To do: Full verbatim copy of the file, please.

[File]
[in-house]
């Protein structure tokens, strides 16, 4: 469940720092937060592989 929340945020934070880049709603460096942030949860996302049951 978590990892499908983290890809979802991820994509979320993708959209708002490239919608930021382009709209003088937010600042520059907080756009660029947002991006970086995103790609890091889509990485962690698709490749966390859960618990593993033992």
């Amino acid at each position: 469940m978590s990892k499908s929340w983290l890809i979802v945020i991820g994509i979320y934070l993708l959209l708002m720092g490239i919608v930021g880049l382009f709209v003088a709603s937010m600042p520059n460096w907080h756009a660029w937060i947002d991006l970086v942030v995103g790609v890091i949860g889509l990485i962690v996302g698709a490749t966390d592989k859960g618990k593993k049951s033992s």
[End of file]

[in-house]
């Protein structure tokens, strides 16, 4: 469940720092937060592989 929340945020934070880049709603460096942030949860996302049951 978590990892499908983290890809979802991820994509979320993708959209708002490239919608930021382009709209003088937010600042520059907080756009660029947002991006970086995103790609890091889509990485962690698709490749966390859960618990593993033992």
């Amino acid at each position: 469940m978590s990892k499908s929340w983290l890809i979802v945020i991820g994509i979320y934070l993708l959209l708002m720092g490239i919608v930021g880049l382009f709209v003088a709603s937010m600042p520059n460096w907080h756009a660029w937060i947002d991006l970086v942030v995103g790609v890091i949860g889509l990485i962690v996302g698709a490749t966390d592989k859960g618990k593993k049951s033992s």